How to Change the Default Shell in Linux

How to Change the Default Shell in Linux

Most Linux users don't stop to think which shell they interact with. In fact, it's quite possible for you not to be aware of the "shell" at all! You just connect to your server, type in commands and you're done. What is this "shell"?

The shell is basically the program that provides you with the interface to enter your commands and interact with the server. Without it, there would be no place to type your commands, write scripts etc. Linux has a multitude of shells, but the most common is called "bash", which is based on the original "Bourne Shell". It stands for "Born Again SHell". If you don't know which one you're using, chances are that it's bash.

However, the shell can be changed quite easily in Linux. They're just regular programs that you can download from the repositories and execute like any other application. In this tutorial, I'll show you how to find out which shell you're currently using, how to find the default shell, and how to change the default shell for the next time you log in.

How to Know Which Shell You're Currently Using

The value of the shell currently in use is stored in the environment variable $0. So just echo this variable to the screen like this:

echo $0

And it'll tell you which shell you're using. Sometimes, you might need to be sure of its location - for some reason, it might end up being a symbolic link to some other shell! So once you know the name of the shell, you can use the "which" command paired with "ls -l" like this to find out the end location of the file:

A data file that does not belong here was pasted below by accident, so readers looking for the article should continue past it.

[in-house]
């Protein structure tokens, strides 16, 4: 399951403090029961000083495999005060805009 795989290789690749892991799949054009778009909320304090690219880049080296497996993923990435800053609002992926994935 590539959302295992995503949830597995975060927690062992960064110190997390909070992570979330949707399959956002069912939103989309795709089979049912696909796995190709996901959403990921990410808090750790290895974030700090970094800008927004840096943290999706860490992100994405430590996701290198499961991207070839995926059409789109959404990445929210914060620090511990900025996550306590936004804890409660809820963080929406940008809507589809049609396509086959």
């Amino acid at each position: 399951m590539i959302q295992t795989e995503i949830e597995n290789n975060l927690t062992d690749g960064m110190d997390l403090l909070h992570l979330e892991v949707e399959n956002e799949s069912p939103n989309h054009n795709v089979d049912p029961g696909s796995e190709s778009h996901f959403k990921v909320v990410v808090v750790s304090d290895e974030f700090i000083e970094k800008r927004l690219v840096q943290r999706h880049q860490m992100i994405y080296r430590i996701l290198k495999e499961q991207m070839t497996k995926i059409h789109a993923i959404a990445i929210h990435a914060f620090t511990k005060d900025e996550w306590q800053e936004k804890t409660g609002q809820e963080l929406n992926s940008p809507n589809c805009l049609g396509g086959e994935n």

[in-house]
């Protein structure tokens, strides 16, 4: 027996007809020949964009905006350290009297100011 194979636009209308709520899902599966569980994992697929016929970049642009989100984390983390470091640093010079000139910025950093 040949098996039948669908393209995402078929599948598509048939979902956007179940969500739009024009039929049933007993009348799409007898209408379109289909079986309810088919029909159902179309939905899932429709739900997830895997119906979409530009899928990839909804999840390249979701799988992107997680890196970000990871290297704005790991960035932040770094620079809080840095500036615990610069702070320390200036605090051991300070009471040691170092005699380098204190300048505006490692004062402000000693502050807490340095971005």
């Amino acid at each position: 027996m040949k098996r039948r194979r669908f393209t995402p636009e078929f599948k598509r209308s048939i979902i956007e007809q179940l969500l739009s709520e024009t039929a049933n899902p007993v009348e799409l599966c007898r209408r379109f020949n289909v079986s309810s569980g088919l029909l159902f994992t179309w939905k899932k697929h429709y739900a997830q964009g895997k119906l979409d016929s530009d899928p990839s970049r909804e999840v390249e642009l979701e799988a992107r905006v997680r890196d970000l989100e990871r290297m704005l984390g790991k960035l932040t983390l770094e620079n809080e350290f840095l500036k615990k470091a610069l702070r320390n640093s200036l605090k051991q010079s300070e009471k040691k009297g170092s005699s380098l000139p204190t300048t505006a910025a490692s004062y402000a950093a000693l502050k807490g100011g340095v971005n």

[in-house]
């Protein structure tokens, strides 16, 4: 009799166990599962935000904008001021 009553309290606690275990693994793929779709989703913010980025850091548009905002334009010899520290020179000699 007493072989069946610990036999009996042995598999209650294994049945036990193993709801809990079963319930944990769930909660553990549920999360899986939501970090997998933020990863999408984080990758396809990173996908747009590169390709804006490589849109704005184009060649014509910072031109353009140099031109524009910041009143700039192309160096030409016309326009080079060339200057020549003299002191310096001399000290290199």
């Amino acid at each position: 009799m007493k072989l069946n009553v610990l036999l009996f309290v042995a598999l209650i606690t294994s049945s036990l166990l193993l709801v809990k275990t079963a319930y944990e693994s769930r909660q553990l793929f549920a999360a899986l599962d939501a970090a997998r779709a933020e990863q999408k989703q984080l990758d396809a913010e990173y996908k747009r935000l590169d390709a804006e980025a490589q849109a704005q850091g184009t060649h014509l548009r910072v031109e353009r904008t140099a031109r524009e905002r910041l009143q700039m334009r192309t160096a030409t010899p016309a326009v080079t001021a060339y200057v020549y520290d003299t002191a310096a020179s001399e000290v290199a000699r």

ls -l `which bash`

Replace the section in bold with the name you got from the previous echo. You should see something like this:

Over here, you can get the actual location of the bash file in use - "/usr/bin/bash".

How to Know what the "Default" Shell Is

The "echo $0" will show you what's currently being used, but not what's currently loaded as the default bash shell when you log in. To do that, we use another variable called $SHELL. Let's say that I've changed my existing shell from bash, to another one called "tcsh" - a shell whose scripting language is a lot more like C, and was seen as more easily accessible to users already familiar with that language.

Here is the difference between $SHELL and $0:

As you can see, my default shell is still bash, but I'm currently using tcsh, as shown by the $0 variable. No matter how many times you change your shell, the default shell in the $SHELL variable remains the same. So when you log in again, that's the one that's loaded.

Changing the Default Shell on Linux

What if you've found a shell that you really like and want to use it permanently from now on as the default shell for your system? To do that, we need the absolute path of the shell command. First, we get a list of all existing shells on the system by looking at the file "/etc/shells" like this:

As you can see, the csh and tcsh shells were newly added by me. But these are not the absolute paths. To get those, use the "which" command:

which tcsh

Now that we have the absolute path, we use the command:


This will allow us to enter a new default shell command. Use the absolute path - the one you found earlier using the "which" command. This will change the shell, but the $SHELL variable won't change until you relog in. One way of doing that is by using the command:

su [username]

And when you've relogged in the default shell will have changed as shown in the screenshot here:

Change the default shell in Linux

So that's how you find out which shell you're currently using, the default shell, as well as how to change it!

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